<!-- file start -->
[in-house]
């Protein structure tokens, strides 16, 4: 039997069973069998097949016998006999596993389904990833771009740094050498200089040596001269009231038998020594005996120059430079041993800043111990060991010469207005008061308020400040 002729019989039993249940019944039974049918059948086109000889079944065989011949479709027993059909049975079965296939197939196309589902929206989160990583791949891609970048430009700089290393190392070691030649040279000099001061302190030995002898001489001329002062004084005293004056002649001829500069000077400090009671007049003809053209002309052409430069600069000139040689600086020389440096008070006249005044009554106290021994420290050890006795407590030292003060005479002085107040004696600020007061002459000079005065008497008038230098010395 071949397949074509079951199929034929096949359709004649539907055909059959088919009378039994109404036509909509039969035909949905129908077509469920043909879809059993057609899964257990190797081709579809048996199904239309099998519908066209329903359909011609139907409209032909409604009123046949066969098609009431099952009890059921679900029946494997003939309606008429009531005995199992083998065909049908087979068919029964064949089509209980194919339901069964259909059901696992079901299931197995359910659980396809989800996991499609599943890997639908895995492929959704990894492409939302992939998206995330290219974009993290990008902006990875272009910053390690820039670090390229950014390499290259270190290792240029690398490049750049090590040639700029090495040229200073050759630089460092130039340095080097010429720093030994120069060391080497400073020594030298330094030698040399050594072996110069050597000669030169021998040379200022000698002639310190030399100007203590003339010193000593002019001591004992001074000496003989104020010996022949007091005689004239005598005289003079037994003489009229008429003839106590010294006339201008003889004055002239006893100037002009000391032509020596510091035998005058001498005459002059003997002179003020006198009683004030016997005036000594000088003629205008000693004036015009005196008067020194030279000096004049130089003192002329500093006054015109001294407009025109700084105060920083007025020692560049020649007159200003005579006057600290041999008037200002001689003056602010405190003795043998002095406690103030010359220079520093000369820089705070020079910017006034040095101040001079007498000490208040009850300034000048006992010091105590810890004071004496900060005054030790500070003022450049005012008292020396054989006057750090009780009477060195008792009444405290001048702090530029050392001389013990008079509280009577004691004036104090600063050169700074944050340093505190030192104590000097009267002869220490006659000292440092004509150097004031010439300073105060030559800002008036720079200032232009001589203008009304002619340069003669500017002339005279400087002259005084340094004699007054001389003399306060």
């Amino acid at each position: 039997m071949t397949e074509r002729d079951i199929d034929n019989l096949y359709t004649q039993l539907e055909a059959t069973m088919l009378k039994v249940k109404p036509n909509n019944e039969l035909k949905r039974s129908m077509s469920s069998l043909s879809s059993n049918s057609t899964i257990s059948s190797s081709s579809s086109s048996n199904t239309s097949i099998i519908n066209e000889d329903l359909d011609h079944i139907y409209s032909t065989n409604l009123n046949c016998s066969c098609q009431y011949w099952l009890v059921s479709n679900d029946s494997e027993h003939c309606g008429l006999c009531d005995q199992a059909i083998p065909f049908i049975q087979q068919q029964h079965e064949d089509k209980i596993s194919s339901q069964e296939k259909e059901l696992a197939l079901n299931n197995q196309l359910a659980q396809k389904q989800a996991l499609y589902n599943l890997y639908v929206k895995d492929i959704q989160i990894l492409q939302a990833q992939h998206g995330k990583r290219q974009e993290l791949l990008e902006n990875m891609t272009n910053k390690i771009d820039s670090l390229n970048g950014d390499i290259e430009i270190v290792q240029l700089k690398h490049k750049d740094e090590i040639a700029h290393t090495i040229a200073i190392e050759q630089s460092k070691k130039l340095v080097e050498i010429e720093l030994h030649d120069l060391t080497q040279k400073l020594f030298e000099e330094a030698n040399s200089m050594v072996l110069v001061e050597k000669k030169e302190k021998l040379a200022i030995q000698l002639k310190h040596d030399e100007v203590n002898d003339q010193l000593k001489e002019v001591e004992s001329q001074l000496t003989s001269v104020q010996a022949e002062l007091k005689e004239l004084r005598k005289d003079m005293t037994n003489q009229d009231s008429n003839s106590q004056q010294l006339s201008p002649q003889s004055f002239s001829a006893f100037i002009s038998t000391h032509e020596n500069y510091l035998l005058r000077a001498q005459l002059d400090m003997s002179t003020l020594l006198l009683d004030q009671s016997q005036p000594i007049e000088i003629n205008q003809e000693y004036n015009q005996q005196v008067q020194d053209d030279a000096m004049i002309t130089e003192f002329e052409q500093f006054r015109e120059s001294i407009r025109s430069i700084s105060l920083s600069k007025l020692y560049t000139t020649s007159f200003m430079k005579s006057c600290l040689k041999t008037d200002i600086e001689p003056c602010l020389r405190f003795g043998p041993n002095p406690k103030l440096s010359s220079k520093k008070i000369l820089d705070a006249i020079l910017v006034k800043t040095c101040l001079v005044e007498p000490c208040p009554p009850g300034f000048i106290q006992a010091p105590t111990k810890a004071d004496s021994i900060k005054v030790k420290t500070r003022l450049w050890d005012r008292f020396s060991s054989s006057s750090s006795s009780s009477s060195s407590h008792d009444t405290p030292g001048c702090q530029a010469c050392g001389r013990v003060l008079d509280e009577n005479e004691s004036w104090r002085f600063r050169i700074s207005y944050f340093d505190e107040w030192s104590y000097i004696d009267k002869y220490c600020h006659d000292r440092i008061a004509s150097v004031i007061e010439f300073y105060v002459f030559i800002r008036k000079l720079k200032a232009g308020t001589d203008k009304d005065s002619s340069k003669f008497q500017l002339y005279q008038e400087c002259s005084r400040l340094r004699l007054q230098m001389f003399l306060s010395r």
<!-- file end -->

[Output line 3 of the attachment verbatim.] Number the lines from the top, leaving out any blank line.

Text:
């Amino acid at each position: 039997m071949t397949e074509r002729d079951i199929d034929n019989l096949y359709t004649q039993l539907e055909a059959t069973m088919l009378k039994v249940k109404p036509n909509n019944e039969l035909k949905r039974s129908m077509s469920s069998l043909s879809s059993n049918s057609t899964i257990s059948s190797s081709s579809s086109s048996n199904t239309s097949i099998i519908n066209e000889d329903l359909d011609h079944i139907y409209s032909t065989n409604l009123n046949c016998s066969c098609q009431y011949w099952l009890v059921s479709n679900d029946s494997e027993h003939c309606g008429l006999c009531d005995q199992a059909i083998p065909f049908i049975q087979q068919q029964h079965e064949d089509k209980i596993s194919s339901q069964e296939k259909e059901l696992a197939l079901n299931n197995q196309l359910a659980q396809k389904q989800a996991l499609y589902n599943l890997y639908v929206k895995d492929i959704q989160i990894l492409q939302a990833q992939h998206g995330k990583r290219q974009e993290l791949l990008e902006n990875m891609t272009n910053k390690i771009d820039s670090l390229n970048g950014d390499i290259e430009i270190v290792q240029l700089k690398h490049k750049d740094e090590i040639a700029h290393t090495i040229a200073i190392e050759q630089s460092k070691k130039l340095v080097e050498i010429e720093l030994h030649d120069l060391t080497q040279k400073l020594f030298e000099e330094a030698n040399s200089m050594v072996l110069v001061e050597k000669k030169e302190k021998l040379a200022i030995q000698l002639k310190h040596d030399e100007v203590n002898d003339q010193l000593k001489e002019v001591e004992s001329q001074l000496t003989s001269v104020q010996a022949e002062l007091k005689e004239l004084r005598k005289d003079m005293t037994n003489q009229d009231s008429n003839s106590q004056q010294l006339s201008p002649q003889s004055f002239s001829a006893f100037i002009s038998t000391h032509e020596n500069y510091l035998l005058r000077a001498q005459l002059d400090m003997s002179t003020l020594l006198l009683d004030q009671s016997q005036p000594i007049e000088i003629n205008q003809e000693y004036n015009q005996q005196v008067q020194d053209d030279a000096m004049i002309t130089e003192f002329e052409q500093f006054r015109e120059s001294i407009r025109s430069i700084s105060l920083s600069k007025l020692y560049t000139t020649s007159f200003m430079k005579s006057c600290l040689k041999t008037d200002i600086e001689p003056c602010l020389r405190f003795g043998p041993n002095p406690k103030l440096s010359s220079k520093k008070i000369l820089d705070a006249i020079l910017v006034k800043t040095c101040l001079v005044e007498p000490c208040p009554p009850g300034f000048i106290q006992a010091p105590t111990k810890a004071d004496s021994i900060k005054v030790k420290t500070r003022l450049w050890d005012r008292f020396s060991s054989s006057s750090s006795s009780s009477s060195s407590h008792d009444t405290p030292g001048c702090q530029a010469c050392g001389r013990v003060l008079d509280e009577n005479e004691s004036w104090r002085f600063r050169i700074s207005y944050f340093d505190e107040w030192s104590y000097i004696d009267k002869y220490c600020h006659d000292r440092i008061a004509s150097v004031i007061e010439f300073y105060v002459f030559i800002r008036k000079l720079k200032a232009g308020t001589d203008k009304d005065s002619s340069k003669f008497q500017l002339y005279q008038e400087c002259s005084r400040l340094r004699l007054q230098m001389f003399l306060s010395r």